For as little as I use Windows, I just got rid of BootCamp altogether since I can pop in and out of Parallels much faster, dont have to shut down any IM sessions (my work lives and dies by them) or any other running apps just to run something quick on a windows app that doesnt have a Mac version. I also noticed that Windows runs much faster in Parallels than it does on my 2.2 GHz 17" MBP in BootCamp.

Another nice thing about either one of them as compared to BootCamp is that you can make a copy of your windows .hdd file and move it to any other machine that you have your VM software installed on or just simply to keep it as a back up on an external drive etc. Recover is sooo much easier that way.
post #11 of 15
I figure that if VMware is the standard for all data-centers in the virtualization field, then the decision is easy...I use Fusion
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post #12 of 15
hi all - I'm a new user with perhaps a funny question. I understand that you can use Fusion or Paralels with a Bootcamp established partition - but can you go the other way? i.e will Bootcamp recognize a partition established by one of the virtualization products?
post #13 of 15
Quote:
Originally Posted by a_greer View Post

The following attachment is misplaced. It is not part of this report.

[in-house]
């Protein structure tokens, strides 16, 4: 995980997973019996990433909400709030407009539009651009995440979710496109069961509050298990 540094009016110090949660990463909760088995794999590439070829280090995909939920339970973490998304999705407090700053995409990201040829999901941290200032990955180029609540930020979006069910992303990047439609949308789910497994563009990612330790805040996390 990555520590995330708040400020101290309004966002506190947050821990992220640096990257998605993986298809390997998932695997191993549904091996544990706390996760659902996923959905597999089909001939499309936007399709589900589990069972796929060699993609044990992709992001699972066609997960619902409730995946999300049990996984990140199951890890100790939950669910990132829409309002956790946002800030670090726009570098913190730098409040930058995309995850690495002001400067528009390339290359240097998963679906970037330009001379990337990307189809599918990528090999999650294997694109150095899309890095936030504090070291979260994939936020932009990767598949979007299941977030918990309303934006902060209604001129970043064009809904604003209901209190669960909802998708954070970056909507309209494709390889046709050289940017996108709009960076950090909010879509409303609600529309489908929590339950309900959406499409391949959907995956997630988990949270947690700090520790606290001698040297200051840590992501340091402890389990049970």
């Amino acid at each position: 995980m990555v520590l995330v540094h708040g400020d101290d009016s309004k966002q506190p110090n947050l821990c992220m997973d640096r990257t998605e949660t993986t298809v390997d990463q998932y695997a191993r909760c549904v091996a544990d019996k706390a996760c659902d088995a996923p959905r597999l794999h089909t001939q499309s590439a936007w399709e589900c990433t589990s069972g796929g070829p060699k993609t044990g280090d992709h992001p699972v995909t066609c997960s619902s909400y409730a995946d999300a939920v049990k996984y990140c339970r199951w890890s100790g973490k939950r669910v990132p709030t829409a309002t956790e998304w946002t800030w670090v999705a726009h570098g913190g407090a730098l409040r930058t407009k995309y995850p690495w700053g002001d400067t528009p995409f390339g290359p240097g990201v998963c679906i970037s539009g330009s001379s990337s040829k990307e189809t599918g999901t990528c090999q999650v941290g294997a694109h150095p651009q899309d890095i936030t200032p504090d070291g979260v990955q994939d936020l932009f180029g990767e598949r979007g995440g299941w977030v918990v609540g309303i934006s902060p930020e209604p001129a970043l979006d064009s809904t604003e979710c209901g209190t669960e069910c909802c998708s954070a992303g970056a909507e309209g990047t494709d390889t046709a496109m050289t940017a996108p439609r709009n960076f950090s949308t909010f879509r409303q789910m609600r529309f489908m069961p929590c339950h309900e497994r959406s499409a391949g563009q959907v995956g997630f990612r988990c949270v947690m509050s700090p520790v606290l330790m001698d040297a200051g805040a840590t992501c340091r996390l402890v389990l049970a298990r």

I figure that if VMware is the standard for all data-centers in the virtualization field, then the decision is easy...I use Fusion

It's also better IMO after I decided to use VMWare more.

VMWare doesn't allocate 1.5GB of HD space on booting from Bootcamp unlike Parallels.
VMWare uses both CPUs - this makes the difference between Parallels stuttering while running some older games and VMWare being very smooth.
VMWare Unity actually works, Parallels' Coherence doesn't for me - being able to see the genie effect on an Explorer window is pretty cool.

I've still got to test it more fully but so far, I am happier with VMWare.

Quote:
Originally Posted by arbitror

hi all - I'm a new user with perhaps a funny question. I understand that you can use Fusion or Paralels with a Bootcamp established partition - but can you go the other way? i.e will Bootcamp recognize a partition established by one of the virtualization products?

Nope. There is a tutorial somewhere online to convert an image to Bootcamp but it's fairly involved. It would be nice if you could just mount an image and then restore it onto a Bootcamp partition.
post #14 of 15
Got it - thanks.
post #15 of 15
Some extra testing and VMWare has some downsides.

It takes a fair bit longer to save the VM state. Parallels also has a nice animation when it shuts down. Both apps resume in about the same time though.
Parallels recognizes localhost after installing Bonjour. This makes it easier for testing websites locally on IE. VMWare works using the IP address but it won't recognise the Mac computer name. Minor issue really but still Parallels makes it easier.
VMWare is still top on performance but it uses more Ram than Parallels.
VMWare copying from the Mac side by dragging into the window works very well - Parallels didn't work so well for me. I've seen it blue screen doing that before. I've actually had quite a number of blue screens with Parallels but I haven't used VMWare enough to see if it does too.
The cursor in VMWare works better, Parallels often has a Mac cursor with a Windows one on top, which is a bit annoying.